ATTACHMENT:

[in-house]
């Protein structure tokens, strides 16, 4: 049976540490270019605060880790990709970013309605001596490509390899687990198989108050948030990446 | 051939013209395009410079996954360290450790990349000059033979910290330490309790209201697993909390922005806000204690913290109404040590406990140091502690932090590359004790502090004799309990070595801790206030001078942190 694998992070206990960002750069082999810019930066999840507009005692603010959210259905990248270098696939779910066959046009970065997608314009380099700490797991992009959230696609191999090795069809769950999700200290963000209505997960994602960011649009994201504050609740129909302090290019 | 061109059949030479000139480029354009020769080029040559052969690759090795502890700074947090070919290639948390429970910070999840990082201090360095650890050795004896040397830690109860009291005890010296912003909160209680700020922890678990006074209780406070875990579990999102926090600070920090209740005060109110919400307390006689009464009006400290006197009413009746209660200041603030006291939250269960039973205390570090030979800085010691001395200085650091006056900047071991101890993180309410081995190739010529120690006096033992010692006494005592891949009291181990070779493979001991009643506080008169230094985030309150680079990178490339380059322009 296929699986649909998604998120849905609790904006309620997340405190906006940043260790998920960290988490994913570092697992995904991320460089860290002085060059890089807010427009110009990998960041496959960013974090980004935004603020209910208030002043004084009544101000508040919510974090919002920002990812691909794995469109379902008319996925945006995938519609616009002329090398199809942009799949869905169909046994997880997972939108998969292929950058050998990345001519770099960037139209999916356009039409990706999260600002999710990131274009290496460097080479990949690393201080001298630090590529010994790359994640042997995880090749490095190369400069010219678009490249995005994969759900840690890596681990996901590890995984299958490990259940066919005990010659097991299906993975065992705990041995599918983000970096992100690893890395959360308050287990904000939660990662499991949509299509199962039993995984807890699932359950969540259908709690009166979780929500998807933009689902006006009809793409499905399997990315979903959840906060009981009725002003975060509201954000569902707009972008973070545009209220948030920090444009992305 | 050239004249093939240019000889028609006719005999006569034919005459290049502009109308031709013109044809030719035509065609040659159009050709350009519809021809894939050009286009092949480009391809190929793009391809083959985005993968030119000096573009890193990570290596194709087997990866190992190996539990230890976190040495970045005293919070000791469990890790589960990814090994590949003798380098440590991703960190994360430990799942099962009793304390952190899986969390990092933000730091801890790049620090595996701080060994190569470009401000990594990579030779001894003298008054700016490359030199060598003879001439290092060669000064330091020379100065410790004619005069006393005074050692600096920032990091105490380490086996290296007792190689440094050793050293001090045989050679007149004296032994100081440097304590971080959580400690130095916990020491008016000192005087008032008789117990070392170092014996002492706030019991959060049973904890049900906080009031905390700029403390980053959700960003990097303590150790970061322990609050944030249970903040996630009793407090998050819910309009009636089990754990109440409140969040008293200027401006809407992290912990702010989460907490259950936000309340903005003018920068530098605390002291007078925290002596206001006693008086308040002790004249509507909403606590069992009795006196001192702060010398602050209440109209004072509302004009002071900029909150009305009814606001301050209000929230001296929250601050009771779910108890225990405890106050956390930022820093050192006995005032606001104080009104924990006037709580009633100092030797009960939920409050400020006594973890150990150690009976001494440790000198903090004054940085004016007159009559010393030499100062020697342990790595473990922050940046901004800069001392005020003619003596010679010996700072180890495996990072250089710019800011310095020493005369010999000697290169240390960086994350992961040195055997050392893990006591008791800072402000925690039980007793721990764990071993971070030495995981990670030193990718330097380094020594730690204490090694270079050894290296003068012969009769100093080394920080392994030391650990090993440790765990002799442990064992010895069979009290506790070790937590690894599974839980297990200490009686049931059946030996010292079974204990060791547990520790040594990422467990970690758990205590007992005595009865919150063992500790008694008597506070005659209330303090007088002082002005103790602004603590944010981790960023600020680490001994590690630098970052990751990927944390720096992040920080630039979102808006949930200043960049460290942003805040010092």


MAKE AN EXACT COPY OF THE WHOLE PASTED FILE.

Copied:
[in-house]
């Protein structure tokens, strides 16, 4: 049976540490270019605060880790990709970013309605001596490509390899687990198989108050948030990446 | 051939013209395009410079996954360290450790990349000059033979910290330490309790209201697993909390922005806000204690913290109404040590406990140091502690932090590359004790502090004799309990070595801790206030001078942190 694998992070206990960002750069082999810019930066999840507009005692603010959210259905990248270098696939779910066959046009970065997608314009380099700490797991992009959230696609191999090795069809769950999700200290963000209505997960994602960011649009994201504050609740129909302090290019 | 061109059949030479000139480029354009020769080029040559052969690759090795502890700074947090070919290639948390429970910070999840990082201090360095650890050795004896040397830690109860009291005890010296912003909160209680700020922890678990006074209780406070875990579990999102926090600070920090209740005060109110919400307390006689009464009006400290006197009413009746209660200041603030006291939250269960039973205390570090030979800085010691001395200085650091006056900047071991101890993180309410081995190739010529120690006096033992010692006494005592891949009291181990070779493979001991009643506080008169230094985030309150680079990178490339380059322009 296929699986649909998604998120849905609790904006309620997340405190906006940043260790998920960290988490994913570092697992995904991320460089860290002085060059890089807010427009110009990998960041496959960013974090980004935004603020209910208030002043004084009544101000508040919510974090919002920002990812691909794995469109379902008319996925945006995938519609616009002329090398199809942009799949869905169909046994997880997972939108998969292929950058050998990345001519770099960037139209999916356009039409990706999260600002999710990131274009290496460097080479990949690393201080001298630090590529010994790359994640042997995880090749490095190369400069010219678009490249995005994969759900840690890596681990996901590890995984299958490990259940066919005990010659097991299906993975065992705990041995599918983000970096992100690893890395959360308050287990904000939660990662499991949509299509199962039993995984807890699932359950969540259908709690009166979780929500998807933009689902006006009809793409499905399997990315979903959840906060009981009725002003975060509201954000569902707009972008973070545009209220948030920090444009992305 | 050239004249093939240019000889028609006719005999006569034919005459290049502009109308031709013109044809030719035509065609040659159009050709350009519809021809894939050009286009092949480009391809190929793009391809083959985005993968030119000096573009890193990570290596194709087997990866190992190996539990230890976190040495970045005293919070000791469990890790589960990814090994590949003798380098440590991703960190994360430990799942099962009793304390952190899986969390990092933000730091801890790049620090595996701080060994190569470009401000990594990579030779001894003298008054700016490359030199060598003879001439290092060669000064330091020379100065410790004619005069006393005074050692600096920032990091105490380490086996290296007792190689440094050793050293001090045989050679007149004296032994100081440097304590971080959580400690130095916990020491008016000192005087008032008789117990070392170092014996002492706030019991959060049973904890049900906080009031905390700029403390980053959700960003990097303590150790970061322990609050944030249970903040996630009793407090998050819910309009009636089990754990109440409140969040008293200027401006809407992290912990702010989460907490259950936000309340903005003018920068530098605390002291007078925290002596206001006693008086308040002790004249509507909403606590069992009795006196001192702060010398602050209440109209004072509302004009002071900029909150009305009814606001301050209000929230001296929250601050009771779910108890225990405890106050956390930022820093050192006995005032606001104080009104924990006037709580009633100092030797009960939920409050400020006594973890150990150690009976001494440790000198903090004054940085004016007159009559010393030499100062020697342990790595473990922050940046901004800069001392005020003619003596010679010996700072180890495996990072250089710019800011310095020493005369010999000697290169240390960086994350992961040195055997050392893990006591008791800072402000925690039980007793721990764990071993971070030495995981990670030193990718330097380094020594730690204490090694270079050894290296003068012969009769100093080394920080392994030391650990090993440790765990002799442990064992010895069979009290506790070790937590690894599974839980297990200490009686049931059946030996010292079974204990060791547990520790040594990422467990970690758990205590007992005595009865919150063992500790008694008597506070005659209330303090007088002082002005103790602004603590944010981790960023600020680490001994590690630098970052990751990927944390720096992040920080630039979102808006949930200043960049460290942003805040010092």